As Medical Trainees’ Mental Health Suffers, AMA to Collect Data on Wellness Programs

Alison Sherwood

June 15, 2022

Medical students, residents, and fellows report higher rates of burnout, depression and anxiety than the general population, putting them at higher risk for suicide. 

Wellness initiatives at medical institutions can help combat this, and the American Medical Association (AMA) said Monday at the annual meeting of its House of Delegates it will commit to developing a standardized way to collect information on these wellness initiatives.

“In the past few years issues of wellness and burnout have risen, not just with practicing physicians but among our residents and medical students. This needs to be studied and actively addressed,” said psychiatrist Barbara Weissman, MD, alternate delegate from California, at a reference committee hearing Saturday. “Medical schools get the best and the brightest, but the system clearly causes stress as well.”


While medical schools and residency programs are required to promote mental health and wellness through programs or resources, some are more successful than others. Weissman recalled a resident’s powerful statement to her that “some attempts at increasing wellness just felt like a further burden.”

“Now they’re telling me it’s my fault I’m not doing well because I don’t take time to meditate and get enough sleep,” she said the resident told her.

The Medical Student Section said a public database of wellness initiatives of each medical school and residency program would help the institutions share ideas and implement new programs more quickly and easily, with best practices becoming evident.

Suicide Rate Reporting Rejected

A similar resolution discussed at the reference committee hearing proposed to collect information on suicide rates at medical institutions in order to “promote meaningful interventions at these institutions.” The resolution also called for the AMA to create a public database that stratifies medical institutions based on relative rate of trainee suicide.

Many delegates supported the spirit of the resolution but had concerns about maintaining confidentiality when publishing such sensitive data. The resolution on suicide reporting was not adopted at the House of Delegates meeting on June 13.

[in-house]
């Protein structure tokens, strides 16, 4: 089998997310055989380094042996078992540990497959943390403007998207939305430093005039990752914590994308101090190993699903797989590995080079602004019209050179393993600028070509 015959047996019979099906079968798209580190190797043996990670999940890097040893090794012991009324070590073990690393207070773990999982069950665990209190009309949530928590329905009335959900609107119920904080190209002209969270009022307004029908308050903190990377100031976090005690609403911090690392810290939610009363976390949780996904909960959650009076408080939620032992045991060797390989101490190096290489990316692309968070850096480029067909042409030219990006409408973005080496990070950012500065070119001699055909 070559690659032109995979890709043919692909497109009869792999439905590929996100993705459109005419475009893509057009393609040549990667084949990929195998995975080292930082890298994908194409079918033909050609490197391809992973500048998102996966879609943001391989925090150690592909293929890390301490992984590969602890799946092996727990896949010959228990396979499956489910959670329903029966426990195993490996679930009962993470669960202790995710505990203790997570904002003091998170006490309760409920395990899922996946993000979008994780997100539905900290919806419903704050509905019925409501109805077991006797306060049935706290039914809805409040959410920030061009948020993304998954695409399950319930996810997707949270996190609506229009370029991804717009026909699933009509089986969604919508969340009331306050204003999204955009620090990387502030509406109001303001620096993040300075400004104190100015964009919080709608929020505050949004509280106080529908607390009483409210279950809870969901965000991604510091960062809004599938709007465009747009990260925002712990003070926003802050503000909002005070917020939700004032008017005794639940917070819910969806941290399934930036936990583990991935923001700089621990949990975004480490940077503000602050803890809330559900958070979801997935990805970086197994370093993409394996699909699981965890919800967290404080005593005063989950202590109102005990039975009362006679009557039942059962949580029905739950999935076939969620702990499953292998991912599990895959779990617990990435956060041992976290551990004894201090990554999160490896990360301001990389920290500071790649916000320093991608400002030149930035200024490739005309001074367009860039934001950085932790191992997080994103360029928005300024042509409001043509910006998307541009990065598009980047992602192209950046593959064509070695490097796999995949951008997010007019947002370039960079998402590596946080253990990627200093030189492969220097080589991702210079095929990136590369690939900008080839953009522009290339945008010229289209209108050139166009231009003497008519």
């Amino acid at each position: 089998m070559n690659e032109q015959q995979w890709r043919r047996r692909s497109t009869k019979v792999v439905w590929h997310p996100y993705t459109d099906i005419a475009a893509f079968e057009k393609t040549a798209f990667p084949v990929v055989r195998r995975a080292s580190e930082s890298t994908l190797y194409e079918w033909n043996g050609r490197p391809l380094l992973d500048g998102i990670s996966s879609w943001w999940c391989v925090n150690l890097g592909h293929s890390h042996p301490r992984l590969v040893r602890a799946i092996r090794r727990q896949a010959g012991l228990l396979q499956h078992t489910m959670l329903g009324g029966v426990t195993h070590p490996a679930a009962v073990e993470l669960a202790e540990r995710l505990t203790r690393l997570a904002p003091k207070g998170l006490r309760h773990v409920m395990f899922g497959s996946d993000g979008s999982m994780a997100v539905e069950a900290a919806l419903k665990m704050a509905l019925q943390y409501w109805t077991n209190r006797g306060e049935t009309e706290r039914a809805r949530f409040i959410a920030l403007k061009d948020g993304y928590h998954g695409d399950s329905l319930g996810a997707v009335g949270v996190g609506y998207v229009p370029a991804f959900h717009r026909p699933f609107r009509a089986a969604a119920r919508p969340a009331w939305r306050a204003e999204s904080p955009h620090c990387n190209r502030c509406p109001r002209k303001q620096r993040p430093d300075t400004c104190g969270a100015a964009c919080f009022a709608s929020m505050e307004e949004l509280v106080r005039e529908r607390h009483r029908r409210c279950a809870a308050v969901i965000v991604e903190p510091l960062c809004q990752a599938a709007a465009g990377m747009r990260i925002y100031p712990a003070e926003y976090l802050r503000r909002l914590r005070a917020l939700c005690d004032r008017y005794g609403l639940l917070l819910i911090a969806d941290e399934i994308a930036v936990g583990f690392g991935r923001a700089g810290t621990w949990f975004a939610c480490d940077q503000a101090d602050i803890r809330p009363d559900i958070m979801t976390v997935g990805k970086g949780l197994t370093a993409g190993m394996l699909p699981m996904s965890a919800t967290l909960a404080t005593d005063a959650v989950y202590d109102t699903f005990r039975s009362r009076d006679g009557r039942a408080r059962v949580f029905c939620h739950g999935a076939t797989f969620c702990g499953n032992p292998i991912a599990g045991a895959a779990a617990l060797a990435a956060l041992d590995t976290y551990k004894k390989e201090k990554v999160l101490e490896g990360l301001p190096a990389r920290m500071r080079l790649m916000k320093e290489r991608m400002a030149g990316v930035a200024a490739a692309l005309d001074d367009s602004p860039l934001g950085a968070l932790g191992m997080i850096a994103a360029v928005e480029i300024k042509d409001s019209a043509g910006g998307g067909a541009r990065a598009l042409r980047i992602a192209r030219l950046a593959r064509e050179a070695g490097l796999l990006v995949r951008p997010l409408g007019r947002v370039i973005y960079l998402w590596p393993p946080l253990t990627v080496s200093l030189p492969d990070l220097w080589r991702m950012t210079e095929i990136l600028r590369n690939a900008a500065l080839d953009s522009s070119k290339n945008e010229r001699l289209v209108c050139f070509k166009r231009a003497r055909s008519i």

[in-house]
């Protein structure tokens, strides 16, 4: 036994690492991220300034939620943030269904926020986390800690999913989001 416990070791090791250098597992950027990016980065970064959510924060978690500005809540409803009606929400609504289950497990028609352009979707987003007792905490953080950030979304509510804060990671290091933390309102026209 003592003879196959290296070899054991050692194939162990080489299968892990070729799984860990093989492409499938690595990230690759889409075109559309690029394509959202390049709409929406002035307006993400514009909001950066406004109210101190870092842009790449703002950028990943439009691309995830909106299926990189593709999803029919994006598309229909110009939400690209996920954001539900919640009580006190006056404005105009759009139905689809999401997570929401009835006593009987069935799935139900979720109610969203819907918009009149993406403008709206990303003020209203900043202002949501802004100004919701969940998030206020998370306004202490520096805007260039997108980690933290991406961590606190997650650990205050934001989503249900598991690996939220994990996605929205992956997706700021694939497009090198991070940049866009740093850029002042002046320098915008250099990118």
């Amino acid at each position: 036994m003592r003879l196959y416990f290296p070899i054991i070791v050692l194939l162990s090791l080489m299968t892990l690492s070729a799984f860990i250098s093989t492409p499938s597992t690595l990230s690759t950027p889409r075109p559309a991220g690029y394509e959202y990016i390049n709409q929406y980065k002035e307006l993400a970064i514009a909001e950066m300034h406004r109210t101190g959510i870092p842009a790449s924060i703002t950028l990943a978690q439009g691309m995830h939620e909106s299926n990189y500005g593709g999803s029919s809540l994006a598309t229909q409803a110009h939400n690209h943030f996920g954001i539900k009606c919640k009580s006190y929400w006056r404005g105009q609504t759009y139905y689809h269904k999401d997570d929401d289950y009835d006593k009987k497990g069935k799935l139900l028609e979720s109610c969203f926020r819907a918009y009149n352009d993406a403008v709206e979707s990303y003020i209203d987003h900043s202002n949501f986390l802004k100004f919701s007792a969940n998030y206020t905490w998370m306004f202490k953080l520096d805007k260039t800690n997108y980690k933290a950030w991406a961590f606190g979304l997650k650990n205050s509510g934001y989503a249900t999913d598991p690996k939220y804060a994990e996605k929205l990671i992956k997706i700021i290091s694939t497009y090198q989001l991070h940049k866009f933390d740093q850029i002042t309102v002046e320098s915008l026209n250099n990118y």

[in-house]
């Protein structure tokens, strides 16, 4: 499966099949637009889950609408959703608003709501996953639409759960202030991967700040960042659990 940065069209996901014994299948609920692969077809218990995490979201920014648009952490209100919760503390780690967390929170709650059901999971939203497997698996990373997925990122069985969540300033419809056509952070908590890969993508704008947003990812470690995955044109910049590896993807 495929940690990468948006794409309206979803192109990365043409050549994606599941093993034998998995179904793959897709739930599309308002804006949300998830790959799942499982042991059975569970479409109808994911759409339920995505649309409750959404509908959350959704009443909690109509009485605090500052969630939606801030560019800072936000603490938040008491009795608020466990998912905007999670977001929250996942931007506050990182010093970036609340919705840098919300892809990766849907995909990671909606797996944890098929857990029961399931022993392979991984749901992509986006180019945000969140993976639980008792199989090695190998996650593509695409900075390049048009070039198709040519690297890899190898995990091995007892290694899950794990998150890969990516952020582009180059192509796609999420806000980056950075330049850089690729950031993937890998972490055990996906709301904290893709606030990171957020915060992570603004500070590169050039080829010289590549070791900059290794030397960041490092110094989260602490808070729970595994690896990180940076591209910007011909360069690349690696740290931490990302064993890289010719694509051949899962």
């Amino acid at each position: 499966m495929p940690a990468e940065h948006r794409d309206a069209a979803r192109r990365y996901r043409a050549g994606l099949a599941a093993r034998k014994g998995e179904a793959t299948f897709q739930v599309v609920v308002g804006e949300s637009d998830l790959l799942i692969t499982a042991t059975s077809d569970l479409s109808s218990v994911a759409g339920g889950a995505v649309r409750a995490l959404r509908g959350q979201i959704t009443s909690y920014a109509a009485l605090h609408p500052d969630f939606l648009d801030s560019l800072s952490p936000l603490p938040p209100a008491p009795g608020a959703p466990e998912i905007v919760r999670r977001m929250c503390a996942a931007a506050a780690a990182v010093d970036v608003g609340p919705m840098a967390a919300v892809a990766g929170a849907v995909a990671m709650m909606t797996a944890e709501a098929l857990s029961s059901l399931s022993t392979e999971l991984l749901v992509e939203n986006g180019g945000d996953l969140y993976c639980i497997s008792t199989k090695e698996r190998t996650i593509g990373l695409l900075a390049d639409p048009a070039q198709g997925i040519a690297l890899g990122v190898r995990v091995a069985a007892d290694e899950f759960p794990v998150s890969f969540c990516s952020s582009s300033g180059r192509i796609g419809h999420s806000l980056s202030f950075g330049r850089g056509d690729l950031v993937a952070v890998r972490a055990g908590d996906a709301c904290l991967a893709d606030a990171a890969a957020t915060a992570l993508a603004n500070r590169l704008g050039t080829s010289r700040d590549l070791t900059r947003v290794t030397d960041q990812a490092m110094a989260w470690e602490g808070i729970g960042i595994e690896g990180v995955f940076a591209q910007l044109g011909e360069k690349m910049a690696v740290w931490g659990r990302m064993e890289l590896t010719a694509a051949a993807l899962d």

“The [confidential] information perhaps could be spread,” said Cheryl Hurd, MD, delegate for the American Psychiatric Association. She said the American Psychiatric Association also has concerns that schools that report more suicides would face a stigma.

Commander Kristie Clarke, MD, of the U.S. Public Health Service, spoke on behalf of the National Institutes of Health and shared the same concerns about privacy “given the low base rate of suicide in the identified population.”

The Liaison Committee on Medical Education (LCME) “has stated that it will not collect such data as it may incorrectly establish a direct correlation between a medical student’s suicide and a medical school, when there may be other contributory factors,” said medical student Shefali Jain, alternate delegate from Georgia, on behalf of the Medical Student Section.

Internist Holly Rosencranz, MD, alternate delegate from Illinois, said it would be difficult to ensure the accuracy of suicide data because the cause of death is not always reported accurately when mental illness is involved.

Suicide Data Still Important

On behalf of the American College of Physicians, internist John Trickett, MD, said he supports further study on suicide reporting, including how best to report it and how to effectively use that information.

“It’s no secret that physician suicide is an epidemic, and the status quo does not address mental health issues and burnout, especially amongst its trainees. It’s very unhealthy and hazardous,” Trickett said.

Weissman said, “It’ll be very important to maintain confidentiality in any reporting of suicide information, but we need the information about this as well as the wellness initiatives as part of the solution to fully understand the problems and how to address them.”

Alison Sherwood is a Chicago-based freelance journalist. She previously worked as a multimedia journalist and features writer and editor for the Milwaukee Journal Sentinel, where she was part of a team that won the Pulitzer Prize for explanatory reporting.

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